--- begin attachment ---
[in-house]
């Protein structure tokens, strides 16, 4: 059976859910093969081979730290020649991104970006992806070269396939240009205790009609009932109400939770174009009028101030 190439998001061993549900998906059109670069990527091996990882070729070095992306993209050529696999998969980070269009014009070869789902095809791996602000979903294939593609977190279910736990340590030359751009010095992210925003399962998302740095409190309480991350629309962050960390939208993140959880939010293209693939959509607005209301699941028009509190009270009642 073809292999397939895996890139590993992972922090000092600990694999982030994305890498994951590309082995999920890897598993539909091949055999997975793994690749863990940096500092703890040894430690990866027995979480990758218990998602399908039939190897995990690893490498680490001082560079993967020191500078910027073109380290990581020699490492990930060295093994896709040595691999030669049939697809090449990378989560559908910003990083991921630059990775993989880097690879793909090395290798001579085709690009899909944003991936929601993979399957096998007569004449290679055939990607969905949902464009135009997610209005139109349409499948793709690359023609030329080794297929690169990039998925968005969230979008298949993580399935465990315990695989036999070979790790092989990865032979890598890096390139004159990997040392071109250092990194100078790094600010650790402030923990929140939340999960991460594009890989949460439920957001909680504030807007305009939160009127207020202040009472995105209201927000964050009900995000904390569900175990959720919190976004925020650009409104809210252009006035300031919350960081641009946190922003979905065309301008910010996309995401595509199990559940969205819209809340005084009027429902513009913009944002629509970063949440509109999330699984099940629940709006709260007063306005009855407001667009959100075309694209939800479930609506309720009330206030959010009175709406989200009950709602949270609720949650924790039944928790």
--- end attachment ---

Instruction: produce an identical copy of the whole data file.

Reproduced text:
[in-house]
């Protein structure tokens, strides 16, 4: 059976859910093969081979730290020649991104970006992806070269396939240009205790009609009932109400939770174009009028101030 190439998001061993549900998906059109670069990527091996990882070729070095992306993209050529696999998969980070269009014009070869789902095809791996602000979903294939593609977190279910736990340590030359751009010095992210925003399962998302740095409190309480991350629309962050960390939208993140959880939010293209693939959509607005209301699941028009509190009270009642 073809292999397939895996890139590993992972922090000092600990694999982030994305890498994951590309082995999920890897598993539909091949055999997975793994690749863990940096500092703890040894430690990866027995979480990758218990998602399908039939190897995990690893490498680490001082560079993967020191500078910027073109380290990581020699490492990930060295093994896709040595691999030669049939697809090449990378989560559908910003990083991921630059990775993989880097690879793909090395290798001579085709690009899909944003991936929601993979399957096998007569004449290679055939990607969905949902464009135009997610209005139109349409499948793709690359023609030329080794297929690169990039998925968005969230979008298949993580399935465990315990695989036999070979790790092989990865032979890598890096390139004159990997040392071109250092990194100078790094600010650790402030923990929140939340999960991460594009890989949460439920957001909680504030807007305009939160009127207020202040009472995105209201927000964050009900995000904390569900175990959720919190976004925020650009409104809210252009006035300031919350960081641009946190922003979905065309301008910010996309995401595509199990559940969205819209809340005084009027429902513009913009944002629509970063949440509109999330699984099940629940709006709260007063306005009855407001667009959100075309694209939800479930609506309720009330206030959010009175709406989200009950709602949270609720949650924790039944928790």